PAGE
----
Uhm, Microsoft Office uses ODF, and if I'm not wrong, that's an open format.

Yes, but their default format is .docx/xlsx/pptx, which is not. I don't know about 2010, but in 2007, with the ODF add-in, I could save a file in ODF using MS PowerPoint, then re-open the same file with MS PowerPoint, and it would occasionally lose formatting and not look correct. If you create a document with MS Office, and save it in an MS Office format, and know that it's going to be opened on the other end by an MS Office product, then you can almost guarantee everything will work out. If you change any of those options however, whether it's the format, or the software on either end of the transaction, that's when you run into issues.

Studio384 said,
Uhm, Microsoft Office uses ODF, and if I'm not wrong, that's an open format.

Its default format is OOXML, which is well documented, not ODF.. it does support ODF too though.

Gerowen said,
I don't know about 2010, but in 2007, with the ODF add-in, I could save a file in ODF using MS PowerPoint, then re-open the same file with MS PowerPoint, and it would occasionally lose formatting and not look correct.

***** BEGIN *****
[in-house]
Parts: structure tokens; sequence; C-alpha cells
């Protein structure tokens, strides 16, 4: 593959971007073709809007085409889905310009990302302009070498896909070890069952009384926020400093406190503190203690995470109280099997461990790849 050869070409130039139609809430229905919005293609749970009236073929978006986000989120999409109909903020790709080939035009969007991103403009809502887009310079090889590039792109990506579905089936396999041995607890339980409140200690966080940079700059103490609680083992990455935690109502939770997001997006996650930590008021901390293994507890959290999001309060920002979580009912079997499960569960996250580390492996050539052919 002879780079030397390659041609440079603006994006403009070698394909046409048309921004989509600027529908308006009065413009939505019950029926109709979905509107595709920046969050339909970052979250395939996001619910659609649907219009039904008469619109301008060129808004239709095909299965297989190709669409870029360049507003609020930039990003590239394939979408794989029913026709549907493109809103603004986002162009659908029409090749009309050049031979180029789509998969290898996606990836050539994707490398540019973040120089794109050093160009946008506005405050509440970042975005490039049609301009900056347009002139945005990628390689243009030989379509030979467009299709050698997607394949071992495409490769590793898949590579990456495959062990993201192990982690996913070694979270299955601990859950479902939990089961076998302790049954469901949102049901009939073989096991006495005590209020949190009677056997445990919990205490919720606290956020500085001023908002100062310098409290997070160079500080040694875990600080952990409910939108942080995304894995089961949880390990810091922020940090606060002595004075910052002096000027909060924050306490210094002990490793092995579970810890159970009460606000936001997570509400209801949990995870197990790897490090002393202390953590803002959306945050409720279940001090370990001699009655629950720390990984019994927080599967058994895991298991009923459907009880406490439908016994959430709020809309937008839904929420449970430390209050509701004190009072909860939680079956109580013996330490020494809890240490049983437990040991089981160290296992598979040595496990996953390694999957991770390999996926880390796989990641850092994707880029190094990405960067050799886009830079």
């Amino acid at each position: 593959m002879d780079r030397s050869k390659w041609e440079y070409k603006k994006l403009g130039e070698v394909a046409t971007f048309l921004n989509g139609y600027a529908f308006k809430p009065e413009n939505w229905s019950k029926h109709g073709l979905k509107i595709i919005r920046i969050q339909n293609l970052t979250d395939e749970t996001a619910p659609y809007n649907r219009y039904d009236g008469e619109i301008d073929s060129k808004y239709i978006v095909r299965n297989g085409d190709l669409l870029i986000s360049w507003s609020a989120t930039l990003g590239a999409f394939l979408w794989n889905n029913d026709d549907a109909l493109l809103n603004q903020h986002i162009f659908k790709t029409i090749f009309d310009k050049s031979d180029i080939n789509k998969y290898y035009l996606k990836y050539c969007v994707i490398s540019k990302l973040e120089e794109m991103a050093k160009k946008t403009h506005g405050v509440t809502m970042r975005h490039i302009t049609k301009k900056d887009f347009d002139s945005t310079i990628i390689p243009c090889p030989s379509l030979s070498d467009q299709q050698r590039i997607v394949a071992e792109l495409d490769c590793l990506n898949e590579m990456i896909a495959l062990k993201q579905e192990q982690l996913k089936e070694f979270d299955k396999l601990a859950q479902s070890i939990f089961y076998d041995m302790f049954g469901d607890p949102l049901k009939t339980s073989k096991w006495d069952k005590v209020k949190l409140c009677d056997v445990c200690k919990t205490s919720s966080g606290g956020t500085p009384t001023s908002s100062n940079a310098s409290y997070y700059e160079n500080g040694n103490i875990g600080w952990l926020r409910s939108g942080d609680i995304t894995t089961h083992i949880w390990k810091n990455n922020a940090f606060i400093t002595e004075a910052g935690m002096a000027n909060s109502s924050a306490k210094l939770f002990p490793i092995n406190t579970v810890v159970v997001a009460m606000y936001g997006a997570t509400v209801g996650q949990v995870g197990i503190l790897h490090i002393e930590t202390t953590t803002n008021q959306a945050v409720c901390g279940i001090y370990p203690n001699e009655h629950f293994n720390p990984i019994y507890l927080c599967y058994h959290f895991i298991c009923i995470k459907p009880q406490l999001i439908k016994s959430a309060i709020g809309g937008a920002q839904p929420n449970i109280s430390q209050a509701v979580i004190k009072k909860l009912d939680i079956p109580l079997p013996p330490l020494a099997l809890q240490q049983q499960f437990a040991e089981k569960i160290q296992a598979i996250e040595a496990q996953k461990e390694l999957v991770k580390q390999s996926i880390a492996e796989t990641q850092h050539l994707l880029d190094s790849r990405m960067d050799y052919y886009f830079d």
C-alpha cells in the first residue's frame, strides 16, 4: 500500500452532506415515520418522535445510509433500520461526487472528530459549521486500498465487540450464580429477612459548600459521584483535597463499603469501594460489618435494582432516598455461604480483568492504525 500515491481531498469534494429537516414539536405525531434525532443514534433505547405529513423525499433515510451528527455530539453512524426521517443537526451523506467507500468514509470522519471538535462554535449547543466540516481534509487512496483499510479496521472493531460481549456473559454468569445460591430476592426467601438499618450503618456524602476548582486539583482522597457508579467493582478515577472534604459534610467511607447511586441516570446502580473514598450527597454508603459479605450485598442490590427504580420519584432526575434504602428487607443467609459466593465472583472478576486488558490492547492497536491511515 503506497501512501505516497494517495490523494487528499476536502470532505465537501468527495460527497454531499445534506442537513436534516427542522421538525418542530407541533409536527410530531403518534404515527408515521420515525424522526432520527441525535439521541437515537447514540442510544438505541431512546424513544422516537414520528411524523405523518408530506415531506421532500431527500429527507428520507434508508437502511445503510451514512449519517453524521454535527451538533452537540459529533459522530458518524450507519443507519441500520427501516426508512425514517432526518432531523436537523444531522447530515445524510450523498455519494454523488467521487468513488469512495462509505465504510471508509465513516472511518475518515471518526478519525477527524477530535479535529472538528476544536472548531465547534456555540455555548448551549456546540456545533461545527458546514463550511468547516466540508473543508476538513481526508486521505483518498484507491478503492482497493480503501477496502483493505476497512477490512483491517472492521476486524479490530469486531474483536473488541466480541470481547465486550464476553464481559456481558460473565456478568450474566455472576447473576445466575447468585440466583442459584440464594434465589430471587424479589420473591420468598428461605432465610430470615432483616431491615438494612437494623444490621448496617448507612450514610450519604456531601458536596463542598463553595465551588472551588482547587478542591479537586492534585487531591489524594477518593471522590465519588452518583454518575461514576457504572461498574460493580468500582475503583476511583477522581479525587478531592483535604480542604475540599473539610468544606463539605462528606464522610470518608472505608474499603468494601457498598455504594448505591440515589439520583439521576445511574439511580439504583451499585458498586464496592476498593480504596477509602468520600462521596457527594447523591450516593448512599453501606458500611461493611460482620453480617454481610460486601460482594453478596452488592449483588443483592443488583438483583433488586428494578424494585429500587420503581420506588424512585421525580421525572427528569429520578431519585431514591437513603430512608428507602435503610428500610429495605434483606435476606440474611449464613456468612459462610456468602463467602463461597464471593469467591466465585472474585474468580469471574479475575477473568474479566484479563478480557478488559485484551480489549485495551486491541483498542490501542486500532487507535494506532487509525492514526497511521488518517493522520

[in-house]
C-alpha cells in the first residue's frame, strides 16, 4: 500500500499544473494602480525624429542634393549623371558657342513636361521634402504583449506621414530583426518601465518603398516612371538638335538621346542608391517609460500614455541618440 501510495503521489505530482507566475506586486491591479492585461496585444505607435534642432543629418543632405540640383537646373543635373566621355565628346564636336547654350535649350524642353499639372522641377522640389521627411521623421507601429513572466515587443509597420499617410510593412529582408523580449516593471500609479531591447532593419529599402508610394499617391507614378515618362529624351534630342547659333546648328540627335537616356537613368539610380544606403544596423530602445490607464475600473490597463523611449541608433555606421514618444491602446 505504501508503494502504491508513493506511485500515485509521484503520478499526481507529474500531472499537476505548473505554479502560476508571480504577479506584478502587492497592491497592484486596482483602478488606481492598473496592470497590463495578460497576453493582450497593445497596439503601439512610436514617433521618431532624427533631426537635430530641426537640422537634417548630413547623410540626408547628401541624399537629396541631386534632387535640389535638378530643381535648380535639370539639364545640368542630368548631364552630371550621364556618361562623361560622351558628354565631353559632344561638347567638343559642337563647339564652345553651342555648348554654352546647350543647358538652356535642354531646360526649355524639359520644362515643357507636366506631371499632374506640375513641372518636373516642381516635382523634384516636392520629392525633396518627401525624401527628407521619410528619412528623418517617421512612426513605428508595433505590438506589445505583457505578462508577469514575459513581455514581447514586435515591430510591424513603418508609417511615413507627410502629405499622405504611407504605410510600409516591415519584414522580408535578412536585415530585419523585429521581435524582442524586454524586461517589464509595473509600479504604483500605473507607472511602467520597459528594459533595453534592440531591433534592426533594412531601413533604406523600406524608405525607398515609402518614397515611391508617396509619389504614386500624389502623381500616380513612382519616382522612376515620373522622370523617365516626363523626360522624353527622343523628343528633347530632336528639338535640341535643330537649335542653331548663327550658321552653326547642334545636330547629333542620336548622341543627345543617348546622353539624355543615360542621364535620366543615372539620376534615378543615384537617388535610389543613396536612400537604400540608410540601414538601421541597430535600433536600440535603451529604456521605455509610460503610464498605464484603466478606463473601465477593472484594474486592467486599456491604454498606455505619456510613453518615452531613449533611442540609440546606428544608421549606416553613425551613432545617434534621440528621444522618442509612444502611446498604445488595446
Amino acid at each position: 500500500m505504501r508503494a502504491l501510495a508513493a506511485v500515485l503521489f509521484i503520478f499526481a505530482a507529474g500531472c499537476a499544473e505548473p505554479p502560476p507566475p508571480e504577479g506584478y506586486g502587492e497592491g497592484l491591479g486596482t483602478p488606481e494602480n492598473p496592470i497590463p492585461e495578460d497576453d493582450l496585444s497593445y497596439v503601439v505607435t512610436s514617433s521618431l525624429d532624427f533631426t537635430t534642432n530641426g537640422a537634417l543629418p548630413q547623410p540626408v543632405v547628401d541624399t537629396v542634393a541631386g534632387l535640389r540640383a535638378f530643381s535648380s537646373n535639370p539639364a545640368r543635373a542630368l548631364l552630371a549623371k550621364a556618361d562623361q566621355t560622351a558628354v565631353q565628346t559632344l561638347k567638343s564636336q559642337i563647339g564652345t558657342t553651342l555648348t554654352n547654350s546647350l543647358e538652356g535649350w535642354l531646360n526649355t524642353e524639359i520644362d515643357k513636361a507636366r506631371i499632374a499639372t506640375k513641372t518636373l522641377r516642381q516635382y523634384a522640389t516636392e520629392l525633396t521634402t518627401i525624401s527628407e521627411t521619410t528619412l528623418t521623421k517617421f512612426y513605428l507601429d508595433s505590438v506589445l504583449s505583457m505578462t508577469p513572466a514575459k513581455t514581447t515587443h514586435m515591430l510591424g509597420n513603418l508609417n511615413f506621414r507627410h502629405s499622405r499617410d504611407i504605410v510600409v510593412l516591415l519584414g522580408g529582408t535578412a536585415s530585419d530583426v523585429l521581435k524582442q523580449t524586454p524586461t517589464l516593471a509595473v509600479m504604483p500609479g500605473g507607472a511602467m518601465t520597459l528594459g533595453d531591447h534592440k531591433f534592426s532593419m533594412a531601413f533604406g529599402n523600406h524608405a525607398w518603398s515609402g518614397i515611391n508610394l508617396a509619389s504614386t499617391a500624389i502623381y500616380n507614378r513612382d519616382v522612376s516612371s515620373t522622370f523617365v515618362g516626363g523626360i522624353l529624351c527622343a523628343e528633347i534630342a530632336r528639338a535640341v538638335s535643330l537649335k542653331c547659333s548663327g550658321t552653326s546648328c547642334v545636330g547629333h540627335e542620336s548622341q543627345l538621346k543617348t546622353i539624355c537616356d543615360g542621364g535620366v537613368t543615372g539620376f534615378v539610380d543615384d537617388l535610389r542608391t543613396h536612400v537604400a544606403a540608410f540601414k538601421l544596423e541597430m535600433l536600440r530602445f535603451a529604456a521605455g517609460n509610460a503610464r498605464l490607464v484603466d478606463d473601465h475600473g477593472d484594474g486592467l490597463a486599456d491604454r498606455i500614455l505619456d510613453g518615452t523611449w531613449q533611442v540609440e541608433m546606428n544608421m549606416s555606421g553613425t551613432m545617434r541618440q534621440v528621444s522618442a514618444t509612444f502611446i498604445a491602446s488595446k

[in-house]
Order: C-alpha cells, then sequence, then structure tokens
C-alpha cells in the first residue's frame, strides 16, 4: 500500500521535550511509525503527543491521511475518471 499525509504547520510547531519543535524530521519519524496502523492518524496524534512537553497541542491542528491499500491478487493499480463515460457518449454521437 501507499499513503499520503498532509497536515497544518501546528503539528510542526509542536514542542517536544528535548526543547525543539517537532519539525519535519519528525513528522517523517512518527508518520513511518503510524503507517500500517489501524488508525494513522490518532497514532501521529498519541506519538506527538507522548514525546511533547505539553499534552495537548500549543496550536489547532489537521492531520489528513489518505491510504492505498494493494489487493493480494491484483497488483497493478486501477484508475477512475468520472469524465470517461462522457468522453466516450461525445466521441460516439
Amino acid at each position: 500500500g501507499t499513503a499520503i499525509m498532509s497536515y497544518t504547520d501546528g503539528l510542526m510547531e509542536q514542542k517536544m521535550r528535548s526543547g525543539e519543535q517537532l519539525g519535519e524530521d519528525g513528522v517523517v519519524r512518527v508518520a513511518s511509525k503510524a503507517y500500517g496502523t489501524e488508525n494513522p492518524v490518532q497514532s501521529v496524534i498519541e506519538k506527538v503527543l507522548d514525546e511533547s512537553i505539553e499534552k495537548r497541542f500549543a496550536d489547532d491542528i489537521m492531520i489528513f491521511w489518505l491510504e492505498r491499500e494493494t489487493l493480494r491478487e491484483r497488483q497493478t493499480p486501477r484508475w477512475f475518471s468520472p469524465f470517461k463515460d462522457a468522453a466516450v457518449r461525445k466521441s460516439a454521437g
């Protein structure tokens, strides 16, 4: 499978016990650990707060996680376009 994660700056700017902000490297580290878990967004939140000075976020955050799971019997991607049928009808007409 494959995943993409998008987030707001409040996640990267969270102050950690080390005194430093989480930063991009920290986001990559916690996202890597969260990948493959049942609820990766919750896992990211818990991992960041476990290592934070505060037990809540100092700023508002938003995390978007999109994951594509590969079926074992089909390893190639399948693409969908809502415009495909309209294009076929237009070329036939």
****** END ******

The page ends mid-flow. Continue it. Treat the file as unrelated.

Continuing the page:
Probably better off using its default formats if you're just using Office.. 2007 and 2010 both use OOXML by default, no real reason to be using ODF at all.

Max Norris said,

Its default format is OOXML, which is well documented, not ODF.. it does support ODF too though.


Probably better off using its default formats if you're just using Office.. 2007 and 2010 both use OOXML by default, no real reason to be using ODF at all.

So just to be clear. The rest of the world has to comply with Microsoft's format to the pixel. But it's fine for Microsoft to not comply with the rest of the world's format.

Microsoft not opening .odt files properly is just as bad as another program not opening .docx files properly. It's always gonna happen, same issue as with web browsers, different rendering engines render slightly differently.